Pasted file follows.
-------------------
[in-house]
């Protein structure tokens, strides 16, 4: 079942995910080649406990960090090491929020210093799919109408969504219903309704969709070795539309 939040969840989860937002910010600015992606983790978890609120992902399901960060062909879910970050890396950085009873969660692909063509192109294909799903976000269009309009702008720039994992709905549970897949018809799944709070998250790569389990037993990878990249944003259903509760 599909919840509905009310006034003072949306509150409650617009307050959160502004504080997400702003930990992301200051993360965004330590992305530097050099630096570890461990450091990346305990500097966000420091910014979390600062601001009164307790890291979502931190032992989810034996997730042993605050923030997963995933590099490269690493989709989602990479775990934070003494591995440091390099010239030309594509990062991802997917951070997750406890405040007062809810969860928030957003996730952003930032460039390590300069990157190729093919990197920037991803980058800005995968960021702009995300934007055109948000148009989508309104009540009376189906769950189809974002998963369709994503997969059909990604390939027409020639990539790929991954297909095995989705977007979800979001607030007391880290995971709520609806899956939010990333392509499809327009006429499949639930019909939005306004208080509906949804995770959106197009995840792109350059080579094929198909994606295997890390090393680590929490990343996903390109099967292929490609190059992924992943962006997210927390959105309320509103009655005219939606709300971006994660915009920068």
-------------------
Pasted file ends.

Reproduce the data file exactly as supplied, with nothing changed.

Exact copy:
[in-house]
């Protein structure tokens, strides 16, 4: 079942995910080649406990960090090491929020210093799919109408969504219903309704969709070795539309 939040969840989860937002910010600015992606983790978890609120992902399901960060062909879910970050890396950085009873969660692909063509192109294909799903976000269009309009702008720039994992709905549970897949018809799944709070998250790569389990037993990878990249944003259903509760 599909919840509905009310006034003072949306509150409650617009307050959160502004504080997400702003930990992301200051993360965004330590992305530097050099630096570890461990450091990346305990500097966000420091910014979390600062601001009164307790890291979502931190032992989810034996997730042993605050923030997963995933590099490269690493989709989602990479775990934070003494591995440091390099010239030309594509990062991802997917951070997750406890405040007062809810969860928030957003996730952003930032460039390590300069990157190729093919990197920037991803980058800005995968960021702009995300934007055109948000148009989508309104009540009376189906769950189809974002998963369709994503997969059909990604390939027409020639990539790929991954297909095995989705977007979800979001607030007391880290995971709520609806899956939010990333392509499809327009006429499949639930019909939005306004208080509906949804995770959106197009995840792109350059080579094929198909994606295997890390090393680590929490990343996903390109099967292929490609190059992924992943962006997210927390959105309320509103009655005219939606709300971006994660915009920068």